Here is a story I wrote a long time ago, at a time of great change. I was in one of those liminal zones that can be so very transformative - I was living in a little trailer in the deserted grounds of the Arizona Renaissance Faire, months before it would open. Just me, winter in the Sonoran Desert, and my cat. I had left my life in the East Coast, and had no idea, yet, where I would go next. It had not revealed itself, the "direction of the road", and I was not ready to know yet anyway. What I found that winter was the solitude and quietude I needed to open to a new life, and to bless and release the old one. This little story came from that time..........
Sunday, May 22, 2022
by Lauren Raine (1998)
Once upon a time, in a dusty village like any other village, a village with three good wells, fields of blue and yellow corn, a white church, and a cantina, there lived a woman who was neither young, nor old. She was brown of skin, and eye, and her hair was as brown as the sandy earth, and her clothes were brown and gray as well.
She was neither beautiful nor ugly, neither tall nor small, and she walked with a long habit of watching her feet.
One day, she saw a tree alight with migrating butterflies. Their velvet wings fluttered in the wind of their grace, and one circled her, coming to rest upon her open hand. She thought that her heart would break for the power of its fragile beauty, and she held her breath for fear of frightening it. La Mariposa was as orange and brilliant as the setting sun falling between indigo mountains, as iridescent, as black and violet as the most fragrant midnight.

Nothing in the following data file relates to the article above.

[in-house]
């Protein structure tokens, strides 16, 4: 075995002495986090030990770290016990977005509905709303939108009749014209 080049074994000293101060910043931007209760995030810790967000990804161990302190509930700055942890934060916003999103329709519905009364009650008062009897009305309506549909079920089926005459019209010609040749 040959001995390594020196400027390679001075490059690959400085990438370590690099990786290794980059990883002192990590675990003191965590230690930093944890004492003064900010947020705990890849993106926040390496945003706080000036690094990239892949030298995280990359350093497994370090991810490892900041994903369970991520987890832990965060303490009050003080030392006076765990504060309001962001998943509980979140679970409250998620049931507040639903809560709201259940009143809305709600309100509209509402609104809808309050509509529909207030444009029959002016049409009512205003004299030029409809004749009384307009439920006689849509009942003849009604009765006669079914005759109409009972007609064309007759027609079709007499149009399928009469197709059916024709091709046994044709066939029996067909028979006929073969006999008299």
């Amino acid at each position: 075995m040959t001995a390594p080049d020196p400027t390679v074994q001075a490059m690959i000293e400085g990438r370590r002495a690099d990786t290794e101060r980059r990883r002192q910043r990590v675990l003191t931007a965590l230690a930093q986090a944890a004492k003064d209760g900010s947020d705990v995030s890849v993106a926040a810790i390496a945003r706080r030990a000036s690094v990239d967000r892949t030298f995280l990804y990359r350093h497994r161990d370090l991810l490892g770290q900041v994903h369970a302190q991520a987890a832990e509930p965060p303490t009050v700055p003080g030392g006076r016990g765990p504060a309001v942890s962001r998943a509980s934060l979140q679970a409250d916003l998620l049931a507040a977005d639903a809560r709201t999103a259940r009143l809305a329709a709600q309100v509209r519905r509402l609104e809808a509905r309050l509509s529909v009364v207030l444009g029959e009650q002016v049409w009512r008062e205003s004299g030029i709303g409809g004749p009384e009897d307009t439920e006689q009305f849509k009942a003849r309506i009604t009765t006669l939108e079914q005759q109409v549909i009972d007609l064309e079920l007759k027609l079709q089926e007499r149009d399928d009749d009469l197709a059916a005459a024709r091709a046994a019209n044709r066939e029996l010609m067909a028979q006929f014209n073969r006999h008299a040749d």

At last the butterfly lifted from her hand to rejoin its nomad tribe, and its wings seemed like a whisper that called to her: "Come with us, come with us..."
The next morning they were gone. She held her hand out to the empty tree, as if to wave farewell, and saw that where the butterfly had rested, there remained a dusting of color, yellow, like pollen, the kiss of a butterfly wing. And she thought something had changed.
She went to the well to draw water, and saw her face reflected there. She was not the same - there were now minute lines, hairline cracks, along the sides of her face, at the corners of her eyes. Later, she noticed little webs of light beneath the sturdy brown skin of her hands, barely visible except in the dim twilight. This was a frightening thing. She drew her skirts more closely around herself, pulled her scarf over her eyes. But as time went on, there was something that kept emerging, something that would not be denied. She was peeling open.
At first, it simply itched, like a rash, like pulling nettles. But as weeks went by, what had been easily born, what could be endured, became painful, became an agony. Try as she might, as tightly as she wrapped herself in her cocoon of shawls and skin and silence, as tightly as she wrapped herself within the comforting routines of her life, still, colors emerged from her hands. Colors spilt from her mouth. Colors and tears, deep waters that seeped from within, washing away the dust of her life.
Soon, sleep became impossible. Standing by her window one day, shivering, she shook with fear. "Please help me", she cried, "I'm not the same".
Then she noticed a beam of sunlight that fell across the floor of her little room like honey. Motes of dust gathered in the golden light, becoming a flurry of butterflies. Butterflies, dancing through an open window, a window opening into a sky as blue and as vast as forever.
And La Mariposa opened her arms, took the gift of wings, and rose.
When her neighbor came to walk with her that evening, she found only a dusty shawl and an old brown skirt upon the floor, the early stars glimmering through an unshuttered window.